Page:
sol-030-0024 | O Navio dentro da Cidade. The first Os Livros das Três Abelhas book I came across and bought. Cover by Victor Palla.

A drawn-out launch

As I started learning and practising design, I realised I should somehow publish my humble but growing collection. 20th-century Portuguese graphic design and illustration are still somewhat unknown to many folks, and I bet the internet would love to see these. I could maybe help fellow designers, researchers, and students.

My first attempt was a Tumblr. Then I started an Instagram account. Then I decided I needed an entire WordPress-hosted site to house the archive, so I learned PHP and began designing and building the site. That megalomaniac enterprise eventually became overwhelming and got pushed to the side. After that, I gave it another go with Webflow databases, but it got too complex to muster up the energy to launch.

An early version of the archive hosted on Tumblr.

And then I remembered Jekyll. I learned about it when I transferred my site to GitHub pages. After some research, I realised I could build a site with the organisation I wanted (the ability to browse by author, year, type, etc.) while keeping it simple and free. I’ve been building and designing the site on and off for the last several years. And here we are.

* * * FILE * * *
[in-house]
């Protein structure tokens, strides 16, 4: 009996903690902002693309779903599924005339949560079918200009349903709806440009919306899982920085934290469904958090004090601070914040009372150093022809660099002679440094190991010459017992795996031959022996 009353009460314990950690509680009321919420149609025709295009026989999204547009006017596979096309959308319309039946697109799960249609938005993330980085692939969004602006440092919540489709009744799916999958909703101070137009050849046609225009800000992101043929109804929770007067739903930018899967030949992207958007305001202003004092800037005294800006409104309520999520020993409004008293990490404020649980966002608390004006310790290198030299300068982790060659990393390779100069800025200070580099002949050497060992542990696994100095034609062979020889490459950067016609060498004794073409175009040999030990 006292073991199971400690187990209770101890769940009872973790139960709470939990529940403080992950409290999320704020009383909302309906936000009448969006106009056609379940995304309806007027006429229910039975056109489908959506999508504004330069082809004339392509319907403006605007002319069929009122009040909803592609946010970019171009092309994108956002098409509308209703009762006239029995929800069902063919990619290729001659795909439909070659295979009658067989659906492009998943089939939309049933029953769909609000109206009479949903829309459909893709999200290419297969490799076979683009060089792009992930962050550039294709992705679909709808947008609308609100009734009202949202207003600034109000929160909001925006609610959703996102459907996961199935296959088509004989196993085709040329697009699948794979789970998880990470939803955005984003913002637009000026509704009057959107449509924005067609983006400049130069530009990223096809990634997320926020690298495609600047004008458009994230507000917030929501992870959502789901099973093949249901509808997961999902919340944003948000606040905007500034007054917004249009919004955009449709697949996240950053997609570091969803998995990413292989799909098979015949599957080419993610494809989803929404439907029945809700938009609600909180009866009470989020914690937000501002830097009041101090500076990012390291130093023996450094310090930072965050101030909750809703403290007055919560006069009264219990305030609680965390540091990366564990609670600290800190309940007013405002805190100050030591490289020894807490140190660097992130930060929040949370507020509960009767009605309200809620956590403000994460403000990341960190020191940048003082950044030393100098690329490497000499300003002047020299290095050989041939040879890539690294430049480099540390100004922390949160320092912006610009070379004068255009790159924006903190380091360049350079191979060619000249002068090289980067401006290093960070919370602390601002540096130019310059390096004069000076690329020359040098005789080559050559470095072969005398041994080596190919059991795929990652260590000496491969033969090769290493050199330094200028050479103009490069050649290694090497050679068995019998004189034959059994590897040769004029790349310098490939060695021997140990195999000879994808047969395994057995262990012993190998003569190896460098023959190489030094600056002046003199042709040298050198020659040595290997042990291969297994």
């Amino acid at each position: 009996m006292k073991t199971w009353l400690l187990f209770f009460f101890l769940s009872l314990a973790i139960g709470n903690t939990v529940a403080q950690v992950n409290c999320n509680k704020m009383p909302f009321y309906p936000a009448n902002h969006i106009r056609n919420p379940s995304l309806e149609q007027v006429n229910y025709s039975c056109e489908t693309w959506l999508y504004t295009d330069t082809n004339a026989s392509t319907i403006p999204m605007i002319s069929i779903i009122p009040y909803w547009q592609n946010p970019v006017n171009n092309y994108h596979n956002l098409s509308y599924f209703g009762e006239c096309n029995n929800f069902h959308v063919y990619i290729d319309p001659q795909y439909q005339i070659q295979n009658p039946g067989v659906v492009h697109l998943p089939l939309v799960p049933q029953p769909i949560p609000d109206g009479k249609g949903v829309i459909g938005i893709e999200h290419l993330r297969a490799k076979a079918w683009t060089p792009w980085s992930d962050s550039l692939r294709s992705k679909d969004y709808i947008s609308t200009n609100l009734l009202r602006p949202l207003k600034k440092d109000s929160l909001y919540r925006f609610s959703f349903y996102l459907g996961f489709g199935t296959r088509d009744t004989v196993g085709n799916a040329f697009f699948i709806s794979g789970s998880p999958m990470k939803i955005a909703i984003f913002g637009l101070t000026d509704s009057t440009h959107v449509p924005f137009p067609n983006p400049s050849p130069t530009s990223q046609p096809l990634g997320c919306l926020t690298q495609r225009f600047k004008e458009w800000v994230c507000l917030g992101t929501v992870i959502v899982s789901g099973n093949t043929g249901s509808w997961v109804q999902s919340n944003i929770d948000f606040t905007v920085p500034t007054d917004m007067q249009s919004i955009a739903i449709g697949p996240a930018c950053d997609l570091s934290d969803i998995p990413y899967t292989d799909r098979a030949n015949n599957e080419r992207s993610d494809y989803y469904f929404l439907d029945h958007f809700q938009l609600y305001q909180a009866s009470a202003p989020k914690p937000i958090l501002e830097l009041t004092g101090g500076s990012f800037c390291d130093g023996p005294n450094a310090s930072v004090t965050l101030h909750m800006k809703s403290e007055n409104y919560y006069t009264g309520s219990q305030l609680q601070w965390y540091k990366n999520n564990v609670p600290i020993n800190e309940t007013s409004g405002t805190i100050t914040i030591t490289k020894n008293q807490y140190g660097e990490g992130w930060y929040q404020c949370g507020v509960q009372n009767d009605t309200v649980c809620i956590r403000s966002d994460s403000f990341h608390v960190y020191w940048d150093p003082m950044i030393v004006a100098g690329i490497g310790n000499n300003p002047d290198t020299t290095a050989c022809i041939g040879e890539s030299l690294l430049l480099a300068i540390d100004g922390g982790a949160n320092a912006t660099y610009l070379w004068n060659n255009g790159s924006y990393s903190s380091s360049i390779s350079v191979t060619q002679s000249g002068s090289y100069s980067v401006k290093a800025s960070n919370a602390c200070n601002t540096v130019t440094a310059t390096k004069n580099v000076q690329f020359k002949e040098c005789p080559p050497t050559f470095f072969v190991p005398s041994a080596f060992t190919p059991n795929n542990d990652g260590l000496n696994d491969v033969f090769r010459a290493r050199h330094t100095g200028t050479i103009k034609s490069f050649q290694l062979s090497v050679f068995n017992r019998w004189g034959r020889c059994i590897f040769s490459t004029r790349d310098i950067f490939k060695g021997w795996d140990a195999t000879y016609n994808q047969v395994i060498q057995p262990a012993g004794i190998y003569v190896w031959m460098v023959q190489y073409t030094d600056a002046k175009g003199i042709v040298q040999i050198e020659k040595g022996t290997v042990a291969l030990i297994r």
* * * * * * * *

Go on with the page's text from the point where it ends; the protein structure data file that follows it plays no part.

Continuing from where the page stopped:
Soft Launch

The site has technically been live in some form since mid-2022. No one knew about it or had the link (except for a handful of people), but it was live.

In the meantime, I’ve kept collecting, researching, scanning and updating the site with new features. I kept squashing bugs. At the beginning of 2024, I redesigned some aspects of the site, notably the typography. And now it’s as ready as it will ever be to share with the people. It’s with great pride and excitement that I share this labour of love with you all.

Finally launching

Sol is launching mostly with book covers and small-format stuff by Portuguese graphic artists and, to a lesser extent, European ones. Book covers are the most manageable artifacts of which to produce quality images — just throw them in the scanner. More artifacts and more images of already published artifacts will be added as I manage to scan and process them — and as I incessantly hunt for more stuff.

I hope Sol can be a useful resource for anyone interested in graphic design, illustration, typography, visual culture, history, or any subject that connects and intersects with the collection.

Information about designers, publishers and design artifacts is often dispersed through various offline and online sources, places and languages. It’s a cliché, but I’ll be happy if this site can help one person with context on a piece of work or an author.

Likewise, I’d love it if anyone with any relevant information about any artifact shared it so we can incorporate it into the site. All contributions will be credited and greatly appreciated.

And that’s it. Have fun!

Related Artifacts [1]